Why Netbooks Failed to Succeed And Disappeared

Netbooks were cheaper, more portable and smaller than regular laptops. All major computer manufacturers developed netbooks but they failed to take off. Know why it happened.
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After Asus and Acer’s January 1 announcement that they are to discontinue their netbook ranges, the netbook seems destined to be one of those oddities of technological history that enjoys a brief blazing moment in the sun before being rapidly overtaken and neglected. Perhaps in the next few years, people will look at the netbook in much the same way as we now look at the minidisc player, with that same mix of curiosity and begrudging admiration for a stepping stone on the path of technological development. It seems amazing to think that it was only five years ago that the tech world was buzzing about the netbook, the cheap, fast, lightweight and ultra-portable laptop that would transform our working lives.

The cheap part of that equation was quickly eliminated though, with the early models running Linux rapidly replaced by more advanced models running Windows, increasing the cost to the manufacturers. This change dramatically impacted manufacturers’ profit margins and made producing low cost, low spec laptops less of a priority, particularly as it was thought that the booming sales of netbooks were hurting sales of more expensive models, as the difference between laptop and netbook became increasingly blurred.

Moreover, manufacturers like Acer, Asus, Samsung, and Lenovo began to focus their attention on producing ultrabooks rather than netbooks, seeing the future of the laptop in ultrabooks. These new ultrabooks are increasingly appealing to a new generation of consumers who are unwilling to sacrifice technological power for ultra-light portability. Ultrabooks are becoming more popular with business people who want a light yet powerful computer when they travel for work, and ultrabooks like the Lenovo Ideapad are providing HD displays and cinematic sound systems that are perfect for all consumers. Netbooks now have become an afterthought, appealing only to a niche consumer base.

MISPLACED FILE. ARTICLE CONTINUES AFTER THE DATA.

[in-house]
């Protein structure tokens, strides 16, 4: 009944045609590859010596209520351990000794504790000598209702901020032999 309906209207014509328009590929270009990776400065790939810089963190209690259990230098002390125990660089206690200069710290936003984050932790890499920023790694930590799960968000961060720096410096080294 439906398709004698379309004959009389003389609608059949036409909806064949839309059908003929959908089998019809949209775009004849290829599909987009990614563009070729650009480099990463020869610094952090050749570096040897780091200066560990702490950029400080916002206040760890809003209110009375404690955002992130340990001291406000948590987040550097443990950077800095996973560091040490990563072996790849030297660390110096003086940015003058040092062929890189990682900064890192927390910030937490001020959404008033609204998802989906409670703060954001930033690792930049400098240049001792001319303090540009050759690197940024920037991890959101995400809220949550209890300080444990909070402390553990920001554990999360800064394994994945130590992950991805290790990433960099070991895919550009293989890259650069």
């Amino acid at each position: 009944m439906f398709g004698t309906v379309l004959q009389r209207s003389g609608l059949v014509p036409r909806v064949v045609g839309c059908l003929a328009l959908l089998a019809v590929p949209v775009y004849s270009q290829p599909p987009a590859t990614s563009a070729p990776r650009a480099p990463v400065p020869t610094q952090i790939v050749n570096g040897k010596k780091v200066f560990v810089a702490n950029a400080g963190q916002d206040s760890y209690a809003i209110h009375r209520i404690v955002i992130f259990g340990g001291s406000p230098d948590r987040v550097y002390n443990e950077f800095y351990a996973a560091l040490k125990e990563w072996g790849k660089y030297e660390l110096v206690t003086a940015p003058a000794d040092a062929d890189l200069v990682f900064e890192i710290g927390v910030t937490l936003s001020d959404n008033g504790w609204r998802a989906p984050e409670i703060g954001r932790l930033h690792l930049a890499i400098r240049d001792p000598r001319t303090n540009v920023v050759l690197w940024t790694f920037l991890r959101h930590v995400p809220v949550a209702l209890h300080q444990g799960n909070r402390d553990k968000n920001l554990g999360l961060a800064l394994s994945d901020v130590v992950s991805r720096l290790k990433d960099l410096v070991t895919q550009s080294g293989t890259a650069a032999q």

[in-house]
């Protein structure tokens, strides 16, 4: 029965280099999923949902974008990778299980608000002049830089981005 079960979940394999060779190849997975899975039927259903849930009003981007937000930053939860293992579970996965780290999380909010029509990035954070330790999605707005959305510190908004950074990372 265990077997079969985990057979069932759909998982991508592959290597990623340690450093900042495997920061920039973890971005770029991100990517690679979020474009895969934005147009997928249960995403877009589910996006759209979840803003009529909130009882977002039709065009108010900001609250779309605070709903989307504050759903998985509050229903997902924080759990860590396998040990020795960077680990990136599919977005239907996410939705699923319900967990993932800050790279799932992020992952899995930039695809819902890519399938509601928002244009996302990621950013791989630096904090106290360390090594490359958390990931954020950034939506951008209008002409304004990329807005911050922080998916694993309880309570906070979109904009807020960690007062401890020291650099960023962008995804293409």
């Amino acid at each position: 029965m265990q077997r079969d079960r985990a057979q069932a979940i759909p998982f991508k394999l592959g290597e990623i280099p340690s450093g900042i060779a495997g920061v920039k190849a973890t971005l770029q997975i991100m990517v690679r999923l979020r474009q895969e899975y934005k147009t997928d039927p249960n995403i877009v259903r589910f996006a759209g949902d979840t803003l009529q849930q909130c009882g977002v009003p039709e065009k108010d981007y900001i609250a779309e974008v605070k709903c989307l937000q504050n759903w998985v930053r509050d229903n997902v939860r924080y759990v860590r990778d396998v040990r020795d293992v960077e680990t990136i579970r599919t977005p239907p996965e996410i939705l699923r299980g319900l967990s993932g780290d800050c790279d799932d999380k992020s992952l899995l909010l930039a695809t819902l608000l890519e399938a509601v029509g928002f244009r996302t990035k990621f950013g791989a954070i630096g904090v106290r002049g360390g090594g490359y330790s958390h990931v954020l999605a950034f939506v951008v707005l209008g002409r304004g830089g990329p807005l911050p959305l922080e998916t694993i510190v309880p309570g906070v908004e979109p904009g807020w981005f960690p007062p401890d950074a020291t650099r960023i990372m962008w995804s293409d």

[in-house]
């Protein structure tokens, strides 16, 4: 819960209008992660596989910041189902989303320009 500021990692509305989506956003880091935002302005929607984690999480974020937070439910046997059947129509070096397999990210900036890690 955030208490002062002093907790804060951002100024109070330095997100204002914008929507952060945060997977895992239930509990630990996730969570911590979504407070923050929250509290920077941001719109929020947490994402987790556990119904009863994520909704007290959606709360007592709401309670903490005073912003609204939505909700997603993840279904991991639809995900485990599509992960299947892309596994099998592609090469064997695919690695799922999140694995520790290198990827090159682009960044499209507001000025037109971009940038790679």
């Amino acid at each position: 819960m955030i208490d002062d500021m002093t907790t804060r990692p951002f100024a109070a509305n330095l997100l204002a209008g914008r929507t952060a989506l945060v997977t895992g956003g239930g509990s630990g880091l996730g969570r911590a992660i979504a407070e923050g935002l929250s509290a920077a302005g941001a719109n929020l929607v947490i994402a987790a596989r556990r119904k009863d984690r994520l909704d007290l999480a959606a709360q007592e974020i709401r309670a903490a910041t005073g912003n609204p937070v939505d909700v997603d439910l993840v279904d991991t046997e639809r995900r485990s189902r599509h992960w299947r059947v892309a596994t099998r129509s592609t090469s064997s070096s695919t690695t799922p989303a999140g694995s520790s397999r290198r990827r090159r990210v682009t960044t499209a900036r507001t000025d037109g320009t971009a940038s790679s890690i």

The global economy also did not help the netbook, with the financial crisis hitting just as it began to establish a foothold in the market and substantially reducing sales of a device that was always seen by many consumers as an indulgence to be used alongside their main computer. Once the economy recovered, the technological landscape had changed to such an extent that the netbook was seen as outdated and surpassed.

A large part of this change was the 2010 launch of the iPad, a launch which, coupled with the slew of other tablets that quickly attempted to match its success, heralded a new global obsession with tablets. These new mobile devices, by eschewing features that were previously thought to be indispensable to a computer, offered the sort of portability that netbooks could never hope to match, while still delivering high performance and advanced features. This tablet obsession has only become stronger since 2010. Once a generation of consumers had fallen in love with touchscreens and saw virtual keyboards as the norm, there was no way back for the humble netbook, a device out of time and out of luck.

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